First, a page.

75 Steve Stephanie insists that it was a regular save -- the document had been opened from an existing file and was being saved to that same file. But if that were true, the program should have called a function named Save, not SaveAs. As far as having two functions with the same name, the five- parameter one saves into a specified disk file; the two-parameter one brings up a Standard File dialog and then calls the five-parameter one. I'm using C++ function overloading.

BAL You sure you're not running the Finder? Mercer should be able to solve this for you in a snap.

KON I heard Mercer moved to Chicago. So, how did we get called?

70 Steve The call came from a "JSR (A1)" instruction. It looks like a standard C++ virtual function call.

KON What's the value of A1?

Steve It points into the jump table. Disassembling at that address shows a JMP to the current program counter.

KON That makes sense. Virtual function tables are stored in the global data segment, so their function pointers are data-to-code references, which have to go through the jump table. So all virtual function calls go through the jump table. That would be necessary no matter how the vtables were implemented, since at link time there's no way of knowing what version of the function will get called or what segment it's in.

BAL So the jump table is trashed relative to the data in the heap. I still think something's wrong with the heap. MacsBug can be funny about deciding whether a heap is trashed. Do a heap dump and page down until you see the block containing the program counter.

65 Steve It's code segment 44, and everything around it looks reasonable. But there's a question mark next to the master pointer address.

KON That probably means the master pointer doesn't point back to this heap block. Let's look at the header for the heap block and find its master pointer to double-check MacsBug. The format of the header depends on whether the machine is using 24- or 32-bit addressing. We can tell the current mode, which is probably the machine's standard mode unless we're in some slimy QuickDraw code, by looking at MacBug's status display along the left side of the screen.

Steve MacsBug says the machine is in 24-bit mode. It's an old IIci with only 8 meg of memory.

BAL In that case, the block header is 8 bytes long. The first byte is a tag byte that indicates the type of block (free, pointer, or handle) and the slop factor; the next three bytes are the size; and for handles, the final four bytes are the offset from the beginning of the heap zone to the master pointer for this block. Check that offset in the heap and make sure there's a valid master pointer there.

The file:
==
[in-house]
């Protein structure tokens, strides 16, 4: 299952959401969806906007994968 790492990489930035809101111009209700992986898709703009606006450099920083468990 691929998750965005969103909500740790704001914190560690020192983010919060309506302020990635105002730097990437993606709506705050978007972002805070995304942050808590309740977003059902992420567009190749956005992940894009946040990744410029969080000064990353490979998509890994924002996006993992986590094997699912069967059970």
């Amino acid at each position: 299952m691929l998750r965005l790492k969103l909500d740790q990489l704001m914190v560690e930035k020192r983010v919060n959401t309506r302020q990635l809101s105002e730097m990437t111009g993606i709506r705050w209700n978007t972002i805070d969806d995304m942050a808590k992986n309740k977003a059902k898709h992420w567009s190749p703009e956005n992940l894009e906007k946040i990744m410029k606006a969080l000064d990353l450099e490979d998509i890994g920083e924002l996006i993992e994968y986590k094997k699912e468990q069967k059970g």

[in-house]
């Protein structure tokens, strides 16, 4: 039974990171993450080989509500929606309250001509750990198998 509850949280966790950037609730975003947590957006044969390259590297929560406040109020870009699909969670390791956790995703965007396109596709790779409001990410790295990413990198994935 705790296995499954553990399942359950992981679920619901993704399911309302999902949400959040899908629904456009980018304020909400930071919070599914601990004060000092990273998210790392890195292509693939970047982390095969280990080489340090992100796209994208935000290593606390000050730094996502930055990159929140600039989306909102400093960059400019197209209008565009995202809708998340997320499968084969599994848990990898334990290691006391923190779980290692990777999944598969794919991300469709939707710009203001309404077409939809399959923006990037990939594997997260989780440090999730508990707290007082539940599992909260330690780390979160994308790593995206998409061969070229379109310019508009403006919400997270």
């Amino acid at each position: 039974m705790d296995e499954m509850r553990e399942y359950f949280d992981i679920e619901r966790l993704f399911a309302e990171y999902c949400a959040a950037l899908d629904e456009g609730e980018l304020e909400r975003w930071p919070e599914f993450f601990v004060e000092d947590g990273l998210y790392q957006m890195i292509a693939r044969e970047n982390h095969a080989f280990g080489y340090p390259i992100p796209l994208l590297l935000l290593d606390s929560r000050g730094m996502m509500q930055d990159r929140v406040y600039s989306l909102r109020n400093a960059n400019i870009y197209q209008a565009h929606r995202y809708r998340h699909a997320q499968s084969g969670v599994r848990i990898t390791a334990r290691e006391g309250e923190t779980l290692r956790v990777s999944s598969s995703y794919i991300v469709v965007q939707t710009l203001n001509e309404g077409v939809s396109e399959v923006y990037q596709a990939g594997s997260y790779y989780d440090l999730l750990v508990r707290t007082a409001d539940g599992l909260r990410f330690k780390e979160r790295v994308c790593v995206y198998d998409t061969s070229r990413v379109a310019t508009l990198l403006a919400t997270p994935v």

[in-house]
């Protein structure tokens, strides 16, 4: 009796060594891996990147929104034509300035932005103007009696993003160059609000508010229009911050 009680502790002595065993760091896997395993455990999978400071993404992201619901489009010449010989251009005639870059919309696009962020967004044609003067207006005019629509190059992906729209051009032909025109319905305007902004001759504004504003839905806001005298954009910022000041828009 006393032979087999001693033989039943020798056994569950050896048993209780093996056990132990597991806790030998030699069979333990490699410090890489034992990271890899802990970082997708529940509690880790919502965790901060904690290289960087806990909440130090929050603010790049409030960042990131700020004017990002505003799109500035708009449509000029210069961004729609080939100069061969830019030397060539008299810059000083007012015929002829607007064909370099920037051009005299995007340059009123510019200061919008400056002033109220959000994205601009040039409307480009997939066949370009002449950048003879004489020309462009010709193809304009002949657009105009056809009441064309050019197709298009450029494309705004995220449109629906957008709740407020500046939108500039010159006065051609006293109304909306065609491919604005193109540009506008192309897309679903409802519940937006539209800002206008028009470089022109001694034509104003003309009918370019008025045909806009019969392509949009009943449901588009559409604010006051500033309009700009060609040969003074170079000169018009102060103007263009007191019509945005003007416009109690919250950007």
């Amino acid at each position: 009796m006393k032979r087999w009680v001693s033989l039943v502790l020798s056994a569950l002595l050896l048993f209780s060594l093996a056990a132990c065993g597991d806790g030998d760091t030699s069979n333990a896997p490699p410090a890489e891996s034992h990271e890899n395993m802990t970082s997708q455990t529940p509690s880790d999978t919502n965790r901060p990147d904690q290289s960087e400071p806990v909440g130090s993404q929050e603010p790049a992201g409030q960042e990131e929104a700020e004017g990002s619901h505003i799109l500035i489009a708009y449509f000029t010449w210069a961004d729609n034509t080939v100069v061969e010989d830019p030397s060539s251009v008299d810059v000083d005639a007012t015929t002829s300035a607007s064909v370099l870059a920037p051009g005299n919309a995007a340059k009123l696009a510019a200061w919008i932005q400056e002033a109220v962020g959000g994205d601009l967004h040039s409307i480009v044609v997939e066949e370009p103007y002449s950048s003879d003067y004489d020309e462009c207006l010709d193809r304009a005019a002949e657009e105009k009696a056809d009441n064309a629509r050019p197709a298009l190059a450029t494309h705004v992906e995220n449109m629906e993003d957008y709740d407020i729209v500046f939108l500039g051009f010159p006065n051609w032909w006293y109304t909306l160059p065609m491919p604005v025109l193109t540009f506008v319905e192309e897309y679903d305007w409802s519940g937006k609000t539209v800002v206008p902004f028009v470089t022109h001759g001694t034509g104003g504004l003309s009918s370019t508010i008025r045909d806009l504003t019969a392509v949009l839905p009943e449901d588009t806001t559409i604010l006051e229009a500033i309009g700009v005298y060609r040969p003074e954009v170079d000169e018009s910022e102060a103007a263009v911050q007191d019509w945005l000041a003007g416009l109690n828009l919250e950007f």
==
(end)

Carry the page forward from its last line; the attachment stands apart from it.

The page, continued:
60 Steve It agrees with the location printed in the heap dump. But the value in that master pointer doesn't point back to this heap block. It turns out MacsBug won't flag this as heap corruption, but it will put a question mark next to the master pointer for blocks where the master pointer doesn't make sense.

KON Do a heap dump and keep paging down until you find the address that it does point to.

55 Steve It points to a block labeled "CODE segment 44". There are two code segment 44s in the heap!

KON Is there a question mark on this one?

50 Steve No, MacsBug seems to be happy with the second block. According to MacsBug, it has the same master pointer address as the first block. Both blocks are marked as being locked and purgeable.

BAL But the master pointer really does point to this block, so there's no question mark. And "locked and purgeable" is the expected state for a purgeable code segment that's currently loaded -- the lock flag overrides the purgeable flag.

KON To decide whether a heap block is a resource, MacsBug looks at the resource flag for the block. In a 24-bit heap, that flag is stored in the high byte of the master pointer. Since both blocks think they have the same master pointer, they're sharing the same flag byte; and when MacsBug searches the open resource maps to figure out which resource each block comes from, it gets the same answer.